Dec 13, 2012

Dungeons and Dragons

When I was in college in the early 1980s, every boy was expected to spend the early part of every week screwing up his courage to ask out The Girl, the one who walked in slow motion across the quad, her hair blowing in the wind.  If she agreed, he would spend Friday or Saturday night with her, dancing to Depeche Mode, watching Cannonball Run, and having sex.  This was his goal in life, all he could ever want or hope for or dream of.

If she refused, he would be forced to endure the humiliation of hanging out with other boys, eating take-out pizza and playing Dungeons and Dragons and waiting to try again iwith a new girl.

No one understood that many boys liked to eat pizza and play Dungeons and Dragons.  Especially those whose goal in life was to spend time with boys, not girls.

Gary Gygax invented the fantasy role-playing game in 1974, and by 1978 it was a phenomenon, being played in high school and college dorm rooms all over the world.  You developed a character (Elf, Dwarf, Wizard, Barbarian, and so on), endowed him with abilities (Strength, Charisma, Intelligence) and trekked with other characters through a heroic fantasy world, solving dilemmas and fighting enemies as you searched for a fabulous treasure.  

My character was usually a titan.

Six hours in a dim room with that cute chemistry major on one side and that hunky fratboy on the other, sitting so close that your legs sometimes brushed together and an occasional smooth bare chest was visible through buttons that had come undone.  Channeling the worlds of Conan the Barbarian or The Lord of the Rings. Pretending to be Boris Vallejo musclemen, without the nude ladies.  Plus you got pizza.  What's not to like?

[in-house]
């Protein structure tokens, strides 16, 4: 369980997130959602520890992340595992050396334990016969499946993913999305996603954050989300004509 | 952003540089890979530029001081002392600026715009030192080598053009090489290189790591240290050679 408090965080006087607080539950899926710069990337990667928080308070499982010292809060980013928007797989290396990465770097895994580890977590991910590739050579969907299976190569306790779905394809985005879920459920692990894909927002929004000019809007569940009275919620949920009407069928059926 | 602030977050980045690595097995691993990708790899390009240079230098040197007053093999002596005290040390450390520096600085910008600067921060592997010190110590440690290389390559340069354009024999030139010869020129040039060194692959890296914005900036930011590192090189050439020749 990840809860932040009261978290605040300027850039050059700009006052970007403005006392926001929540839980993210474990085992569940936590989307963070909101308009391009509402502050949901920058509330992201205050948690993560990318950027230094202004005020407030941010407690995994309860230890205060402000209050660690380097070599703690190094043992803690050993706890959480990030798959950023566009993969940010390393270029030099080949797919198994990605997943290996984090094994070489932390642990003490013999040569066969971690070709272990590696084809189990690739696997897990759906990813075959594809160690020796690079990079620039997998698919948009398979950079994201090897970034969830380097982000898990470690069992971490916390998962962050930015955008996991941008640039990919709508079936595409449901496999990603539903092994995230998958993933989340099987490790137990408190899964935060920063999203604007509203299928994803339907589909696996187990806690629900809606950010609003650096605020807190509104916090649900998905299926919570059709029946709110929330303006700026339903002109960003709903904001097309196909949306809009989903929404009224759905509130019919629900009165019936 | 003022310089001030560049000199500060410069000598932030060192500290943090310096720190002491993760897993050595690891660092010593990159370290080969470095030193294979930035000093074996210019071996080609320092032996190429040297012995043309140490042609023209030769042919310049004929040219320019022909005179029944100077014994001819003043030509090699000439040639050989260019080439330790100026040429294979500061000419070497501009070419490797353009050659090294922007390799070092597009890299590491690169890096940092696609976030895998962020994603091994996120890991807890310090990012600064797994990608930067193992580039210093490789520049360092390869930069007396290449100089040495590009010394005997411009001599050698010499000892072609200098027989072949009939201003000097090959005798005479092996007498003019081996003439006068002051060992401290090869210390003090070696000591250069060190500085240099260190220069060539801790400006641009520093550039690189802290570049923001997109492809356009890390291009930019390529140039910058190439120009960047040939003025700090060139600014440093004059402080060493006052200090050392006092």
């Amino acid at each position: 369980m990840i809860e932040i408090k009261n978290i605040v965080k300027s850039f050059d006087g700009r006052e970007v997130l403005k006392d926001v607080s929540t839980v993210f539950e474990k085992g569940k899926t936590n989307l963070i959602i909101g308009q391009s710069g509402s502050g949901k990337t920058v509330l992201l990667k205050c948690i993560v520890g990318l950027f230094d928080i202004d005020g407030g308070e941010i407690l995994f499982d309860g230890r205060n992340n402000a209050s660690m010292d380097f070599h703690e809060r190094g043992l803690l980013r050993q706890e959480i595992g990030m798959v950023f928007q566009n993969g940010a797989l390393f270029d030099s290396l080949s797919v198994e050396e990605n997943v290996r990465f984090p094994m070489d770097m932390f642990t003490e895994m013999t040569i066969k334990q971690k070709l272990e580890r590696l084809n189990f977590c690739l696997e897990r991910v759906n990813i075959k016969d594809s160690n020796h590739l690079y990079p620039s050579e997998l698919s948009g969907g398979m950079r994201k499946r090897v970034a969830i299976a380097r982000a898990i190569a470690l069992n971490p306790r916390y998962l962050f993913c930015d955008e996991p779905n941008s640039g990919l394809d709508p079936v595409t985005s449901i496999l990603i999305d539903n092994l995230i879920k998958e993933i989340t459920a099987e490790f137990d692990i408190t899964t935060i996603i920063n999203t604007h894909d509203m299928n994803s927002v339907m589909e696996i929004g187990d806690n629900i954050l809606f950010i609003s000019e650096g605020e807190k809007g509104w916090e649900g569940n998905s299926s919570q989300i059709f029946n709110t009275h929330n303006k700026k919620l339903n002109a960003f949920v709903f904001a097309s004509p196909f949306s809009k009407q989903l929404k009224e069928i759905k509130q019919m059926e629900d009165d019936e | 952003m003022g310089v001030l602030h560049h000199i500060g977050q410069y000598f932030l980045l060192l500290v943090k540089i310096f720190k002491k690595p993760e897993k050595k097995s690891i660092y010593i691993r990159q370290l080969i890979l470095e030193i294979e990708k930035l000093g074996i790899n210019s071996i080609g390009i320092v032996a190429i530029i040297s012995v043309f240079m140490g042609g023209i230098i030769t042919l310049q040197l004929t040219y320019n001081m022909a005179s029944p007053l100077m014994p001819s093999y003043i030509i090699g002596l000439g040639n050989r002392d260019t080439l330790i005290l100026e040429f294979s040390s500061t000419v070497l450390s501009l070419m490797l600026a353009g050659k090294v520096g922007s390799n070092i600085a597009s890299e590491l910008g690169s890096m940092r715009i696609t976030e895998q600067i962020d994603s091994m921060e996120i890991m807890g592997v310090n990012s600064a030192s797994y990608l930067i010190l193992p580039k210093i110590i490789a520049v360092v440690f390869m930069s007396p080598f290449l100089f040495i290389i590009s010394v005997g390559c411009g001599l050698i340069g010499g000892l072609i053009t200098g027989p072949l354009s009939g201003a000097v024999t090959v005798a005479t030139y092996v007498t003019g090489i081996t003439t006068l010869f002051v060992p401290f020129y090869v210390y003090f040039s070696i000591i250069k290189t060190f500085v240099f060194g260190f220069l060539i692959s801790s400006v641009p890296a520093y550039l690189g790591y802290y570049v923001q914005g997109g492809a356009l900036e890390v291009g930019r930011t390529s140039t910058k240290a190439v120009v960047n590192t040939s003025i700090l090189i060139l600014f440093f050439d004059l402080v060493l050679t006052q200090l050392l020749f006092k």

The adults disapproved, of course, thinking D&D players were abandoning the real world, turning psychotic, or worshipping the Devil.  Several movies in the early 1980s featured teenagers turned catatonic or suicidal by the insidious board game.  For instance, in Mazes and Monsters (1982), some college kids (including Tom Hanks and Chris Makepeace) play in creepy caverns, and Robbie (Tom) gets so lost in the game that attacks his friends with a sword.

But we were just engaging in a little male bonding.  And sometimes Dungeons and Dragons games developed into something involving unzipping, nudity, and sausage sightings.

See also: 6 Naked Men in a Dorm Room


  1. The 1980s D&D cartoon series had an episode where one of the male characters meets a guy and they essentially become boyfriends, but its all subtext.

  2. May I suggest Dinosaur Prince's Kingdom? Lots of gay nerdery there.


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